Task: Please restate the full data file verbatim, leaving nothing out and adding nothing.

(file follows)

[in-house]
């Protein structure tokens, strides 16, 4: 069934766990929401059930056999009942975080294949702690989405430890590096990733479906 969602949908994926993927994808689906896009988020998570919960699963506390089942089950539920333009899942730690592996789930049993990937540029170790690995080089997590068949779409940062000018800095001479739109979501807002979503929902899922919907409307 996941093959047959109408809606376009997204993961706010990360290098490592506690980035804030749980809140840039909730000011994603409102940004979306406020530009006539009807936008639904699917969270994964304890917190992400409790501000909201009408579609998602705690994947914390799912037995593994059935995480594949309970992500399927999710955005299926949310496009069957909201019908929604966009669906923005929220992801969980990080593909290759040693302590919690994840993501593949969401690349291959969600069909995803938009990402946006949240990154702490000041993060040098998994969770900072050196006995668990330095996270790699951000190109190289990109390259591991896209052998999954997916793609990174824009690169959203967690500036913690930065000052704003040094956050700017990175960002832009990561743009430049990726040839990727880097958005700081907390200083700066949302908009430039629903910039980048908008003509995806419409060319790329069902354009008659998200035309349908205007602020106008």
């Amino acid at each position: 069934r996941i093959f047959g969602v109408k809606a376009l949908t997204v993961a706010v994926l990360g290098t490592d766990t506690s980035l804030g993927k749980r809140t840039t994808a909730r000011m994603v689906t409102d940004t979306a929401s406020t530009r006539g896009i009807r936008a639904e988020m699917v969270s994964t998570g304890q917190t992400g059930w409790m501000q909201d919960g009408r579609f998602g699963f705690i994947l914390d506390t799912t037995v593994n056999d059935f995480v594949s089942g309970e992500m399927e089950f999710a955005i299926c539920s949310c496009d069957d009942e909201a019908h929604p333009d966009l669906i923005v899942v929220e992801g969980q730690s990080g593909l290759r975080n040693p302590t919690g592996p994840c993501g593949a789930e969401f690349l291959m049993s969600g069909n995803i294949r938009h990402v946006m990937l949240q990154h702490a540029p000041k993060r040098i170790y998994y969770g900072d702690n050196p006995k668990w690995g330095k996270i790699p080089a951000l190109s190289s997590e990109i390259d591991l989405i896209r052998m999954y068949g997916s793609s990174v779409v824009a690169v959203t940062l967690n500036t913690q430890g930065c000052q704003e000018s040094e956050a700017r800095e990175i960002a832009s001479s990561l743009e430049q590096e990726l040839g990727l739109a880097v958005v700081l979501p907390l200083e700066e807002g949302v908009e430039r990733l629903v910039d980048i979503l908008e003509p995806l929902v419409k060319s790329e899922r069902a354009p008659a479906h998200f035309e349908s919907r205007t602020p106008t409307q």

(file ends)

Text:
[in-house]
């Protein structure tokens, strides 16, 4: 069934766990929401059930056999009942975080294949702690989405430890590096990733479906 969602949908994926993927994808689906896009988020998570919960699963506390089942089950539920333009899942730690592996789930049993990937540029170790690995080089997590068949779409940062000018800095001479739109979501807002979503929902899922919907409307 996941093959047959109408809606376009997204993961706010990360290098490592506690980035804030749980809140840039909730000011994603409102940004979306406020530009006539009807936008639904699917969270994964304890917190992400409790501000909201009408579609998602705690994947914390799912037995593994059935995480594949309970992500399927999710955005299926949310496009069957909201019908929604966009669906923005929220992801969980990080593909290759040693302590919690994840993501593949969401690349291959969600069909995803938009990402946006949240990154702490000041993060040098998994969770900072050196006995668990330095996270790699951000190109190289990109390259591991896209052998999954997916793609990174824009690169959203967690500036913690930065000052704003040094956050700017990175960002832009990561743009430049990726040839990727880097958005700081907390200083700066949302908009430039629903910039980048908008003509995806419409060319790329069902354009008659998200035309349908205007602020106008």
């Amino acid at each position: 069934r996941i093959f047959g969602v109408k809606a376009l949908t997204v993961a706010v994926l990360g290098t490592d766990t506690s980035l804030g993927k749980r809140t840039t994808a909730r000011m994603v689906t409102d940004t979306a929401s406020t530009r006539g896009i009807r936008a639904e988020m699917v969270s994964t998570g304890q917190t992400g059930w409790m501000q909201d919960g009408r579609f998602g699963f705690i994947l914390d506390t799912t037995v593994n056999d059935f995480v594949s089942g309970e992500m399927e089950f999710a955005i299926c539920s949310c496009d069957d009942e909201a019908h929604p333009d966009l669906i923005v899942v929220e992801g969980q730690s990080g593909l290759r975080n040693p302590t919690g592996p994840c993501g593949a789930e969401f690349l291959m049993s969600g069909n995803i294949r938009h990402v946006m990937l949240q990154h702490a540029p000041k993060r040098i170790y998994y969770g900072d702690n050196p006995k668990w690995g330095k996270i790699p080089a951000l190109s190289s997590e990109i390259d591991l989405i896209r052998m999954y068949g997916s793609s990174v779409v824009a690169v959203t940062l967690n500036t913690q430890g930065c000052q704003e000018s040094e956050a700017r800095e990175i960002a832009s001479s990561l743009e430049q590096e990726l040839g990727l739109a880097v958005v700081l979501p907390l200083e700066e807002g949302v908009e430039r990733l629903v910039d980048i979503l908008e003509p995806l929902v419409k060319s790329e899922r069902a354009p008659a479906h998200f035309e349908s919907r205007t602020p106008t409307q």